What is the cause and effect of behavioral adaptations in polar bears?

The cause of behavioral adaptations in polar bears is the cold, harsh environment in which they live. The effect of these adaptations is survival.

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Polar bears live in an extremely harsh, cold environment on the tundra, and this is one of the primary causes for both the physical and behavioral adaptations the species has made. Polar bears have thick, white fur to keep them warm and help them blend into their environment as well rough paws that help them walk on ice. A layer of fat allows them to swim in icy cold water even for hours at a time.

Unlike other bears, polar bears usually do not hibernate during the winter (since in their environment, it is almost always winter). Only mother bears hibernate to give birth to their cubs in the safety of a den, where the cubs can be warm and have a better chance of surviving and growing a bit before they enter into the cold environment. Polar bears are still able to use their body fat for energy during times of food shortages.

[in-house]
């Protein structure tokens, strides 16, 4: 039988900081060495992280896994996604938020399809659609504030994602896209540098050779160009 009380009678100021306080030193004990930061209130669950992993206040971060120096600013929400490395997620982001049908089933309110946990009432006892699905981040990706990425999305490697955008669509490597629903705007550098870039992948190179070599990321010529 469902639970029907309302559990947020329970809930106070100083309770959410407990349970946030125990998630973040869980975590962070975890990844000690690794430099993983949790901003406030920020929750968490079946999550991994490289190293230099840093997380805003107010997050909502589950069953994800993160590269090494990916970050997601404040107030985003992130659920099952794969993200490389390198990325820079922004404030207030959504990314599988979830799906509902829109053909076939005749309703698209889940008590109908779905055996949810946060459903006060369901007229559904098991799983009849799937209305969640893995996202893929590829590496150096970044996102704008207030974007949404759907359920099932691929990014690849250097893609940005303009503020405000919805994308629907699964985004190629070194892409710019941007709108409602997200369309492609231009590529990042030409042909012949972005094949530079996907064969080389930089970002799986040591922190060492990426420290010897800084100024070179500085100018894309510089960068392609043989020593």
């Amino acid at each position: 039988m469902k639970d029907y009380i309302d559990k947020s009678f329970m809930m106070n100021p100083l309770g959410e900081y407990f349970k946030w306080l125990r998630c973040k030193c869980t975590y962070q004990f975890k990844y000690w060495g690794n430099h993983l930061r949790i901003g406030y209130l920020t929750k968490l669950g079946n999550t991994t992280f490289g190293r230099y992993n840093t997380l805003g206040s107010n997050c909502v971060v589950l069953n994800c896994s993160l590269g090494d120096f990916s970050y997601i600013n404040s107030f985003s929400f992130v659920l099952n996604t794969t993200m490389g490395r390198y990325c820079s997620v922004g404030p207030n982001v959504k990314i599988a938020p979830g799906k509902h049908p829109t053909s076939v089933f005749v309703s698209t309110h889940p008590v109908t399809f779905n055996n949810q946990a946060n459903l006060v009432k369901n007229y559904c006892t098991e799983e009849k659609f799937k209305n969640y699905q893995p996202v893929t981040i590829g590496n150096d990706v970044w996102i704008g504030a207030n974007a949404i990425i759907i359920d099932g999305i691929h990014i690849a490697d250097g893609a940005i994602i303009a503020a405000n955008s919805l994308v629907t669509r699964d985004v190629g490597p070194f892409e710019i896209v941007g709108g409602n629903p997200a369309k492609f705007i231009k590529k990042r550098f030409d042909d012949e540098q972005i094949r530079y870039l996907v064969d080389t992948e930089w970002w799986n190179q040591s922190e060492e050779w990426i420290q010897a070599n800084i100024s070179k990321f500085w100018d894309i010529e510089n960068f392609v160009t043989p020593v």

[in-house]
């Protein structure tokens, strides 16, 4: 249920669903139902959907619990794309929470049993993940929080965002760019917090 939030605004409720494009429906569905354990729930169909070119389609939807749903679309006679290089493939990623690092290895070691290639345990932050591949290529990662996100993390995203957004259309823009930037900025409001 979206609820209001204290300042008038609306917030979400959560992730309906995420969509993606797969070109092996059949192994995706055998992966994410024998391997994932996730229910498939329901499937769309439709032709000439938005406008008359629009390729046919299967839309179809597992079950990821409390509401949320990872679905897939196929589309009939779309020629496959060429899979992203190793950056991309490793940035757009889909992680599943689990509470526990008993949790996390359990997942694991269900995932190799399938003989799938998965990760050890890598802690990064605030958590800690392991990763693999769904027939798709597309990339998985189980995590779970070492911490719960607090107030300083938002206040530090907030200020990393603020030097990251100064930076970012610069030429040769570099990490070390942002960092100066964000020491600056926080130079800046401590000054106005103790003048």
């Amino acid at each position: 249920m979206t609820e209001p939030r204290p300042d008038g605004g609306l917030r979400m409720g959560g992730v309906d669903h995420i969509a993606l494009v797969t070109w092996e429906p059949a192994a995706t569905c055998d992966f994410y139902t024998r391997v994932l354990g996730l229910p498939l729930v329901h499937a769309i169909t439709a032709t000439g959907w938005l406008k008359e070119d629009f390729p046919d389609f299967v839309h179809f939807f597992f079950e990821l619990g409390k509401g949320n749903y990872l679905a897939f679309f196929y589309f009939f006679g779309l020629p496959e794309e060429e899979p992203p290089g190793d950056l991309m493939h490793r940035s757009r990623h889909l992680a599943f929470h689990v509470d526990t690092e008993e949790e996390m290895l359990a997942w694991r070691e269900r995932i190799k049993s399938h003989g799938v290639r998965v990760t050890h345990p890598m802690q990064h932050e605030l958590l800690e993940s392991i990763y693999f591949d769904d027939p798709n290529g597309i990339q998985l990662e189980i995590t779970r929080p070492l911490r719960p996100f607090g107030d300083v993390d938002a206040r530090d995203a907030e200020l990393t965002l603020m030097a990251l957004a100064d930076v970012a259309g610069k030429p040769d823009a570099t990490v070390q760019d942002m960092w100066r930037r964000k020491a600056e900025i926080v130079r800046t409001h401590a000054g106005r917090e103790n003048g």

Further, polar bears tend to be solitary animals. Food is often scarce in their habitat, and there would not be enough to go around if bears traveled in groups. What's more, polar bears are not territorial, so they have access to prey no matter where they go, although polar bears can get aggressive during mating season and if they are protecting cubs.

The ultimate affect of all of these physical and behavioral adaptations is survival. Polar bears have had to adjust over time in order to live in their cold environment and cope with the minimal resources that habitat provides.

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